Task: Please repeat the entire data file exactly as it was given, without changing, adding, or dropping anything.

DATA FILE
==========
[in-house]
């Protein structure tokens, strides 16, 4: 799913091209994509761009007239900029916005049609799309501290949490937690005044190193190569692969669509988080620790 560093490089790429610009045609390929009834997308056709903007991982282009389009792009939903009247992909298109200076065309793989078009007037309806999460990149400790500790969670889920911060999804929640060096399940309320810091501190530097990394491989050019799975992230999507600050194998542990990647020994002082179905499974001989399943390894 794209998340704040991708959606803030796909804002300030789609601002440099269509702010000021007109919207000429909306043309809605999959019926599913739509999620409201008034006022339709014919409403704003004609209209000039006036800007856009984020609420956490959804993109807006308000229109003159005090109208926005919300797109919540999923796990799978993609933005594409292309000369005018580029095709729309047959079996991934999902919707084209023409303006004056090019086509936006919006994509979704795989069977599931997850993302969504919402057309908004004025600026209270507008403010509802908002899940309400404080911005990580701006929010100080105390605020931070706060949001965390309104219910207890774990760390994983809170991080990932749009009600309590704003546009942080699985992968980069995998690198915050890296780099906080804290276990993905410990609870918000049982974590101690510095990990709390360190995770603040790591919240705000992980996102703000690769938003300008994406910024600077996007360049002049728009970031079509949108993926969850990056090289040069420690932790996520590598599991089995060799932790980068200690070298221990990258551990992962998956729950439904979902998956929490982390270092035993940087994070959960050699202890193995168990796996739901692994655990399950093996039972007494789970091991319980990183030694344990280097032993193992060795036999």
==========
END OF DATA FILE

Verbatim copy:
[in-house]
């Protein structure tokens, strides 16, 4: 799913091209994509761009007239900029916005049609799309501290949490937690005044190193190569692969669509988080620790 560093490089790429610009045609390929009834997308056709903007991982282009389009792009939903009247992909298109200076065309793989078009007037309806999460990149400790500790969670889920911060999804929640060096399940309320810091501190530097990394491989050019799975992230999507600050194998542990990647020994002082179905499974001989399943390894 794209998340704040991708959606803030796909804002300030789609601002440099269509702010000021007109919207000429909306043309809605999959019926599913739509999620409201008034006022339709014919409403704003004609209209000039006036800007856009984020609420956490959804993109807006308000229109003159005090109208926005919300797109919540999923796990799978993609933005594409292309000369005018580029095709729309047959079996991934999902919707084209023409303006004056090019086509936006919006994509979704795989069977599931997850993302969504919402057309908004004025600026209270507008403010509802908002899940309400404080911005990580701006929010100080105390605020931070706060949001965390309104219910207890774990760390994983809170991080990932749009009600309590704003546009942080699985992968980069995998690198915050890296780099906080804290276990993905410990609870918000049982974590101690510095990990709390360190995770603040790591919240705000992980996102703000690769938003300008994406910024600077996007360049002049728009970031079509949108993926969850990056090289040069420690932790996520590598599991089995060799932790980068200690070298221990990258551990992962998956729950439904979902998956929490982390270092035993940087994070959960050699202890193995168990796996739901692994655990399950093996039972007494789970091991319980990183030694344990280097032993193992060795036999």